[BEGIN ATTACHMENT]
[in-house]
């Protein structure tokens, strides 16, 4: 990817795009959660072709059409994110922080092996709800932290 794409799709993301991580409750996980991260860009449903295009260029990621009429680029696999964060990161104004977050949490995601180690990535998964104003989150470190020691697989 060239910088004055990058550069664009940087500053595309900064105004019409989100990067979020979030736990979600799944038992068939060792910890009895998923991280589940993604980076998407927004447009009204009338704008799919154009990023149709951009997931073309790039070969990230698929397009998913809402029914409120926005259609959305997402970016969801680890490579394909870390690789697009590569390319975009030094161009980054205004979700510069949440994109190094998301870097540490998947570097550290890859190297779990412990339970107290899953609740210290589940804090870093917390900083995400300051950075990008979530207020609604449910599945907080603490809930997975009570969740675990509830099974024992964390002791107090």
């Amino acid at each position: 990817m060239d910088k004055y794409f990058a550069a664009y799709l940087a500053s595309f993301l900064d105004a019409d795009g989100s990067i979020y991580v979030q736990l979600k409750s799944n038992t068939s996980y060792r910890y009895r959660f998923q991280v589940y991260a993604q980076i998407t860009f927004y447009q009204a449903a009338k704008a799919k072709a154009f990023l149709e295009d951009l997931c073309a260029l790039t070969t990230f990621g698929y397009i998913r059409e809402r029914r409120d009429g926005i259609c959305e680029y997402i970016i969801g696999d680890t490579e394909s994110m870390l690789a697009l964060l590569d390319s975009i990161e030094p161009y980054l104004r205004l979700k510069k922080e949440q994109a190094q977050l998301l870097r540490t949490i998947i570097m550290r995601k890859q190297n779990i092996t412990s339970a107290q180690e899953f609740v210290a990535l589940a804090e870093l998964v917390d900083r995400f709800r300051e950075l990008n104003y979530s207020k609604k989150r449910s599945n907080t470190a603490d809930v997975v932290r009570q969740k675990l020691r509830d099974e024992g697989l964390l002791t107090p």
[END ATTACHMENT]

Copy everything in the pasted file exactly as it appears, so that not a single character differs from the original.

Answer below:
[in-house]
């Protein structure tokens, strides 16, 4: 990817795009959660072709059409994110922080092996709800932290 794409799709993301991580409750996980991260860009449903295009260029990621009429680029696999964060990161104004977050949490995601180690990535998964104003989150470190020691697989 060239910088004055990058550069664009940087500053595309900064105004019409989100990067979020979030736990979600799944038992068939060792910890009895998923991280589940993604980076998407927004447009009204009338704008799919154009990023149709951009997931073309790039070969990230698929397009998913809402029914409120926005259609959305997402970016969801680890490579394909870390690789697009590569390319975009030094161009980054205004979700510069949440994109190094998301870097540490998947570097550290890859190297779990412990339970107290899953609740210290589940804090870093917390900083995400300051950075990008979530207020609604449910599945907080603490809930997975009570969740675990509830099974024992964390002791107090």
């Amino acid at each position: 990817m060239d910088k004055y794409f990058a550069a664009y799709l940087a500053s595309f993301l900064d105004a019409d795009g989100s990067i979020y991580v979030q736990l979600k409750s799944n038992t068939s996980y060792r910890y009895r959660f998923q991280v589940y991260a993604q980076i998407t860009f927004y447009q009204a449903a009338k704008a799919k072709a154009f990023l149709e295009d951009l997931c073309a260029l790039t070969t990230f990621g698929y397009i998913r059409e809402r029914r409120d009429g926005i259609c959305e680029y997402i970016i969801g696999d680890t490579e394909s994110m870390l690789a697009l964060l590569d390319s975009i990161e030094p161009y980054l104004r205004l979700k510069k922080e949440q994109a190094q977050l998301l870097r540490t949490i998947i570097m550290r995601k890859q190297n779990i092996t412990s339970a107290q180690e899953f609740v210290a990535l589940a804090e870093l998964v917390d900083r995400f709800r300051e950075l990008n104003y979530s207020k609604k989150r449910s599945n907080t470190a603490d809930v997975v932290r009570q969740k675990l020691r509830d099974e024992g697989l964390l002791t107090p």